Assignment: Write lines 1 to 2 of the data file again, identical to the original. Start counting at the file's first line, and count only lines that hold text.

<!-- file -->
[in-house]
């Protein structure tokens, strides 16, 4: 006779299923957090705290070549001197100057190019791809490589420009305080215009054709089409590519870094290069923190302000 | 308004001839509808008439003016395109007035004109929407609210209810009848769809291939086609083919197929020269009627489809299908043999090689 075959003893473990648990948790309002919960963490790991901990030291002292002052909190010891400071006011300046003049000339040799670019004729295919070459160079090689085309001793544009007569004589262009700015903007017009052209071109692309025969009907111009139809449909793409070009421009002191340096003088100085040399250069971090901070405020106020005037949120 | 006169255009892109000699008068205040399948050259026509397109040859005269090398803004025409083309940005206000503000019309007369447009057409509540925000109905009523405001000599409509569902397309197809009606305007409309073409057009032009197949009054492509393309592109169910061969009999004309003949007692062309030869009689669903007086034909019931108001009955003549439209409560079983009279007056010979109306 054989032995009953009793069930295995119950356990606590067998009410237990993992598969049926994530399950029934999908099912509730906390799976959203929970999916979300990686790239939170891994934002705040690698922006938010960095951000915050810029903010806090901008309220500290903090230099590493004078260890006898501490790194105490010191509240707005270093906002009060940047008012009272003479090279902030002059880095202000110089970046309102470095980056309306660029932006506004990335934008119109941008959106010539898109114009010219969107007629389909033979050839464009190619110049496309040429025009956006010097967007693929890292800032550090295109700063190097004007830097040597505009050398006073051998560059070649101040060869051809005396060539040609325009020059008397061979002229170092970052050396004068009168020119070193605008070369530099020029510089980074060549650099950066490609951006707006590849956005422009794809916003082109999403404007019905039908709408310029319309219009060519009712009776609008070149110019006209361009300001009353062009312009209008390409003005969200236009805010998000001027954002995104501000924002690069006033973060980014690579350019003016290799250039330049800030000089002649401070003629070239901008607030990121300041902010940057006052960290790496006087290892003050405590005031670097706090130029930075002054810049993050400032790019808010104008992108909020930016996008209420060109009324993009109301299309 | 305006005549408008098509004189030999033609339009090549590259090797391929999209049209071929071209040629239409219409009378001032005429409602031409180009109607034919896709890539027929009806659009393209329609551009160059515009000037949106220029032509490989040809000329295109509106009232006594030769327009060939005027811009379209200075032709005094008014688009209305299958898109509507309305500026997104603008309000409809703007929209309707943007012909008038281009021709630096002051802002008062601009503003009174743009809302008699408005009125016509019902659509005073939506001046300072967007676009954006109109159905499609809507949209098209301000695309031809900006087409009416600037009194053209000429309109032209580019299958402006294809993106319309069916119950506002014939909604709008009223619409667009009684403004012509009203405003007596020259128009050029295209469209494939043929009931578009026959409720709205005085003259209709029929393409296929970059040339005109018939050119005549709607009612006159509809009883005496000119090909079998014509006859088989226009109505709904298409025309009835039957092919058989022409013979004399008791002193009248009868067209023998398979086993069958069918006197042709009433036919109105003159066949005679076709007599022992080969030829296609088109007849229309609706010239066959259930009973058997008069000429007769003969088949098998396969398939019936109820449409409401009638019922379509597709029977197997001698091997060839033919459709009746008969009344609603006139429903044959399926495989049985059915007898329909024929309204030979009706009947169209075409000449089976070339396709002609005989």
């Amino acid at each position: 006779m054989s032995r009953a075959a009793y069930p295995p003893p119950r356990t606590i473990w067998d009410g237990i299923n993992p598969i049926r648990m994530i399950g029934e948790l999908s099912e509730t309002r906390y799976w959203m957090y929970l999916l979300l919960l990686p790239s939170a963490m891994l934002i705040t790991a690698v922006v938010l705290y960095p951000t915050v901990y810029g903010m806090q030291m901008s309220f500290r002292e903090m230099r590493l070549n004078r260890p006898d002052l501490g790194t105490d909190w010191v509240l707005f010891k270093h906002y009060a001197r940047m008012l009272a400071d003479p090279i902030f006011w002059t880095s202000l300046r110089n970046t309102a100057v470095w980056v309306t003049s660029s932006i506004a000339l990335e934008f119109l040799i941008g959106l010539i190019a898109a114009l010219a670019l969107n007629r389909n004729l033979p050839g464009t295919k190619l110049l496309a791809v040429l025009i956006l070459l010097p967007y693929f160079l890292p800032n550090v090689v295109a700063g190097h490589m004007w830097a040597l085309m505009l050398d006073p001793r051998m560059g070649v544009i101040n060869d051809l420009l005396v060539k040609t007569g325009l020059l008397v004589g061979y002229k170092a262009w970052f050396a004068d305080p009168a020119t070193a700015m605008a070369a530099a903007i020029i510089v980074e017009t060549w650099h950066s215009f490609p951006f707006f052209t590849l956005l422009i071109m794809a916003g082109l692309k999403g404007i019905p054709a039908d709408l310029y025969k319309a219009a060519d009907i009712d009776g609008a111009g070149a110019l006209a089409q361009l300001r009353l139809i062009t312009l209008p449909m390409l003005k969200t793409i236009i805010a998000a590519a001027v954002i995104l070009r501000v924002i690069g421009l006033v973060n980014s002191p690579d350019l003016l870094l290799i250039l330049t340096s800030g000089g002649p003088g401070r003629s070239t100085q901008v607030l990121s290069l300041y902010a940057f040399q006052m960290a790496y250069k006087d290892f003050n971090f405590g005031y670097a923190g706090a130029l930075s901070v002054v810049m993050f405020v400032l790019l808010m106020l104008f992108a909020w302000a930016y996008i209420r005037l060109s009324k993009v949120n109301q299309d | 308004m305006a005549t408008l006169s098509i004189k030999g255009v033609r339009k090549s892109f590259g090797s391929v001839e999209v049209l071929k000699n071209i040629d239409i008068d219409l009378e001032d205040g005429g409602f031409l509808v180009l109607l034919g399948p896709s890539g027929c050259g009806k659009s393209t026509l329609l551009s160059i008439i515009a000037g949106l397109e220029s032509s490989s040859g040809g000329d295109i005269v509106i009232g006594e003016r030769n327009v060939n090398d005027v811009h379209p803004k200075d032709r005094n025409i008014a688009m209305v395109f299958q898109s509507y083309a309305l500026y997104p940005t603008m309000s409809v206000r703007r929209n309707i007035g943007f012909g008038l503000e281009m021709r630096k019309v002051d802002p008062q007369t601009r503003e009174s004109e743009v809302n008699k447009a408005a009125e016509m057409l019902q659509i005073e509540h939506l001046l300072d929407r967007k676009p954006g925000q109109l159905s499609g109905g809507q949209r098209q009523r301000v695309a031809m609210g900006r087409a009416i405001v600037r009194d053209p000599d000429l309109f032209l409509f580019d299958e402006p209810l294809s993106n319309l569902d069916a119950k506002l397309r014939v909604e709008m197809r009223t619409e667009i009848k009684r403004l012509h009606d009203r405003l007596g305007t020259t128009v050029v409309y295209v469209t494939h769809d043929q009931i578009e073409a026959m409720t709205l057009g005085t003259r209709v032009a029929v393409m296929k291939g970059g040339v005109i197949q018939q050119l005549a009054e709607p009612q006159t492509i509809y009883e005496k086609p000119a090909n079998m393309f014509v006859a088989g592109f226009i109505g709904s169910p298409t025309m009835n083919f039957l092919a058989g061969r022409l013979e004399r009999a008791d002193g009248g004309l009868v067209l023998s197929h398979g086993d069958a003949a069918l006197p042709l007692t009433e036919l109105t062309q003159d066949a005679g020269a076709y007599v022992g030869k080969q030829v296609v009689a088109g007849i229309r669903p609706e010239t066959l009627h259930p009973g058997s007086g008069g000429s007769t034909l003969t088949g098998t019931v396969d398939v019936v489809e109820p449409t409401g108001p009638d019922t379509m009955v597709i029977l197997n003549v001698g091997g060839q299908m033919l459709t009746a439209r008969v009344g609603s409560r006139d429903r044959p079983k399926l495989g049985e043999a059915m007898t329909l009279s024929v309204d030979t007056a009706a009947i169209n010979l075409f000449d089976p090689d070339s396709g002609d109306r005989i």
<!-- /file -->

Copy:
[in-house]
């Protein structure tokens, strides 16, 4: 006779299923957090705290070549001197100057190019791809490589420009305080215009054709089409590519870094290069923190302000 | 308004001839509808008439003016395109007035004109929407609210209810009848769809291939086609083919197929020269009627489809299908043999090689 075959003893473990648990948790309002919960963490790991901990030291002292002052909190010891400071006011300046003049000339040799670019004729295919070459160079090689085309001793544009007569004589262009700015903007017009052209071109692309025969009907111009139809449909793409070009421009002191340096003088100085040399250069971090901070405020106020005037949120 | 006169255009892109000699008068205040399948050259026509397109040859005269090398803004025409083309940005206000503000019309007369447009057409509540925000109905009523405001000599409509569902397309197809009606305007409309073409057009032009197949009054492509393309592109169910061969009999004309003949007692062309030869009689669903007086034909019931108001009955003549439209409560079983009279007056010979109306 054989032995009953009793069930295995119950356990606590067998009410237990993992598969049926994530399950029934999908099912509730906390799976959203929970999916979300990686790239939170891994934002705040690698922006938010960095951000915050810029903010806090901008309220500290903090230099590493004078260890006898501490790194105490010191509240707005270093906002009060940047008012009272003479090279902030002059880095202000110089970046309102470095980056309306660029932006506004990335934008119109941008959106010539898109114009010219969107007629389909033979050839464009190619110049496309040429025009956006010097967007693929890292800032550090295109700063190097004007830097040597505009050398006073051998560059070649101040060869051809005396060539040609325009020059008397061979002229170092970052050396004068009168020119070193605008070369530099020029510089980074060549650099950066490609951006707006590849956005422009794809916003082109999403404007019905039908709408310029319309219009060519009712009776609008070149110019006209361009300001009353062009312009209008390409003005969200236009805010998000001027954002995104501000924002690069006033973060980014690579350019003016290799250039330049800030000089002649401070003629070239901008607030990121300041902010940057006052960290790496006087290892003050405590005031670097706090130029930075002054810049993050400032790019808010104008992108909020930016996008209420060109009324993009109301299309 | 305006005549408008098509004189030999033609339009090549590259090797391929999209049209071929071209040629239409219409009378001032005429409602031409180009109607034919896709890539027929009806659009393209329609551009160059515009000037949106220029032509490989040809000329295109509106009232006594030769327009060939005027811009379209200075032709005094008014688009209305299958898109509507309305500026997104603008309000409809703007929209309707943007012909008038281009021709630096002051802002008062601009503003009174743009809302008699408005009125016509019902659509005073939506001046300072967007676009954006109109159905499609809507949209098209301000695309031809900006087409009416600037009194053209000429309109032209580019299958402006294809993106319309069916119950506002014939909604709008009223619409667009009684403004012509009203405003007596020259128009050029295209469209494939043929009931578009026959409720709205005085003259209709029929393409296929970059040339005109018939050119005549709607009612006159509809009883005496000119090909079998014509006859088989226009109505709904298409025309009835039957092919058989022409013979004399008791002193009248009868067209023998398979086993069958069918006197042709009433036919109105003159066949005679076709007599022992080969030829296609088109007849229309609706010239066959259930009973058997008069000429007769003969088949098998396969398939019936109820449409409401009638019922379509597709029977197997001698091997060839033919459709009746008969009344609603006139429903044959399926495989049985059915007898329909024929309204030979009706009947169209075409000449089976070339396709002609005989």